To the editor: When a bureaucrat begins an argument about technology with a completely irrelevant sports analogy —in this case, the trading away by the NBA's Oklahoma City Thunder of two superstars as a way to avoid the league's salary cap — you can be confident he's trying to flimflam you. ("Why I'm trying to change how the FCC regulates the Internet," Opinion, April 26)
Federal Communications Commission Chairman Ajit Pai casts the debate as "lawyers and bureaucrats" (evil) versus "engineers, technologists and businesses" (good). By lumping the latter three into a single category, he obscures the fact that the engineers and technologists largely support regulation of the businesses that have been stifling, not stimulating, advancement in Internet technology.
Pai's fundamental argument is that nothing bad has happened, so nothing bad will happen. But to do so he has to ignore the fact that bad things have already happened, with Internet firms repeatedly trying to charge companies like Google and Netflix for connections we consumers have already paid for.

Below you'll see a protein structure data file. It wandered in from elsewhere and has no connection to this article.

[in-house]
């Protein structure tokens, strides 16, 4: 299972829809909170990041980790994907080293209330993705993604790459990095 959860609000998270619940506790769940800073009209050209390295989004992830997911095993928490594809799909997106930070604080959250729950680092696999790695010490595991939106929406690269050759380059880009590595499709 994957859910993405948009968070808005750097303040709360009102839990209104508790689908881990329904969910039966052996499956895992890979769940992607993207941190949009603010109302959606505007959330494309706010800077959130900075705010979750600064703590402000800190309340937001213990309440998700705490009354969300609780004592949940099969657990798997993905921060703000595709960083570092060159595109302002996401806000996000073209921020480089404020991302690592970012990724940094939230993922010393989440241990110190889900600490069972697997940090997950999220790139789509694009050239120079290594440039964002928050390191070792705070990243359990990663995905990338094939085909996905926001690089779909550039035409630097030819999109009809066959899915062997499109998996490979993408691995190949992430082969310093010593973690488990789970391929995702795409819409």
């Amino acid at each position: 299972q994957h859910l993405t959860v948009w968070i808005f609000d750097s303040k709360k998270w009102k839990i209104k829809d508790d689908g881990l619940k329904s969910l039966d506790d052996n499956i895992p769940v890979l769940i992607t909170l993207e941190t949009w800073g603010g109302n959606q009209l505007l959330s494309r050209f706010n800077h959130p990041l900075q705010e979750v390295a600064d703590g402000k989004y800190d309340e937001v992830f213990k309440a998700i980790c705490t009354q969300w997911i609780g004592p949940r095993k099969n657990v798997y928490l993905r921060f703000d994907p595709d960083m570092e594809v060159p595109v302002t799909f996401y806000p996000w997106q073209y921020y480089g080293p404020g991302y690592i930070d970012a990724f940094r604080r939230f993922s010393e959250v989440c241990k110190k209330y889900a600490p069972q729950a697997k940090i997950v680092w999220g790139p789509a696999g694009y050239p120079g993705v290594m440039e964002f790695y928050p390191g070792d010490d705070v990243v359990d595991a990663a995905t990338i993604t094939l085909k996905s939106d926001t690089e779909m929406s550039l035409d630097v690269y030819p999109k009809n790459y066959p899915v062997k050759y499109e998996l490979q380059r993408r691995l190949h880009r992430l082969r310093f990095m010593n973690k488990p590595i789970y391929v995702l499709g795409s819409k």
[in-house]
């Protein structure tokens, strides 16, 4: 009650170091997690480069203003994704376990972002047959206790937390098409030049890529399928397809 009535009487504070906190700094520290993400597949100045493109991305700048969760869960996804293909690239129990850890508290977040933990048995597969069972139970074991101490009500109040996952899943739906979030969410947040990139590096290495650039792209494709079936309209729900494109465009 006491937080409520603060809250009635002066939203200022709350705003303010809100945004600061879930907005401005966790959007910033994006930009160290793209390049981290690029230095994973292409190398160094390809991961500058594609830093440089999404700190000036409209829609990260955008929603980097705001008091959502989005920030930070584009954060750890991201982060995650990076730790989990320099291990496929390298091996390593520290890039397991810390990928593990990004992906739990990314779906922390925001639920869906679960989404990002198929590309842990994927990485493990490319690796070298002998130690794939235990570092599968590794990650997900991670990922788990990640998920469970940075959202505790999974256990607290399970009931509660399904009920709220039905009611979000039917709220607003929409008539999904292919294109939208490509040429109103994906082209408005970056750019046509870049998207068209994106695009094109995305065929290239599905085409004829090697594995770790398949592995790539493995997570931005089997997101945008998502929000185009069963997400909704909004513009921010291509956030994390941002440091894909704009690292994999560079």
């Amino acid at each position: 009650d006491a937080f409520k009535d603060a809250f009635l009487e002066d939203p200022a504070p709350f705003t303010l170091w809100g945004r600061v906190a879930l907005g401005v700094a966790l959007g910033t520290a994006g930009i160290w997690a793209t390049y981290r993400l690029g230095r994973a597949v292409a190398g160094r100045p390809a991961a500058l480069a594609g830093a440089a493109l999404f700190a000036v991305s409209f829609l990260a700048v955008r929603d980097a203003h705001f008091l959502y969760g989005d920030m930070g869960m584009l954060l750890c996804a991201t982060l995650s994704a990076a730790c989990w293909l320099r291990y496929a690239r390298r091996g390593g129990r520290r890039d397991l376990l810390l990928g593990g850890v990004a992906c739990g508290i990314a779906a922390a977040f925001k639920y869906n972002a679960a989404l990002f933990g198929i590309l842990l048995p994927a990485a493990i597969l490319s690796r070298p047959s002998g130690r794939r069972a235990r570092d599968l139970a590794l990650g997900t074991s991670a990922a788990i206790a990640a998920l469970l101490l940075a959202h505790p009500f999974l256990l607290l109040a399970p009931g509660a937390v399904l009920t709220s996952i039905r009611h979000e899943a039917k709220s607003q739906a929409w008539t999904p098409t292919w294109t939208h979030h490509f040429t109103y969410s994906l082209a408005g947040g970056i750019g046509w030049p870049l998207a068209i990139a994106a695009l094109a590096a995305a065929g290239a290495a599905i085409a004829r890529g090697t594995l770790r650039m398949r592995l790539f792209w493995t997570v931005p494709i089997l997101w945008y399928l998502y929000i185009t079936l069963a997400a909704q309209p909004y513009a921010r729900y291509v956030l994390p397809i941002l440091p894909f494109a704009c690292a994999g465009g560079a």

Nice try, Chairman Pai.
Geoff Kuenning, Claremont
The writer is a professor of computer science at Harvey Mudd College.
To the editor: Republican FCC Chairman Pai, a former Verizon lawyer, failed to mention the real target of his duplicitous piece: net neutrality.
The federal Title II regulation that Pai believes was improperly applied to Internet service providers in 2015 protects consumer access to high-speed Internet by preventing profit-driven service providers from erecting pay toll booths on the information highway.
In reality, it is corporate profits and not consumer protection that Republicans like Pai champion whenever they proclaim a need for "deregulation" — whether it's for the Internet, Wall Street or public safety.
Ernest A. Canning, Thousand Oaks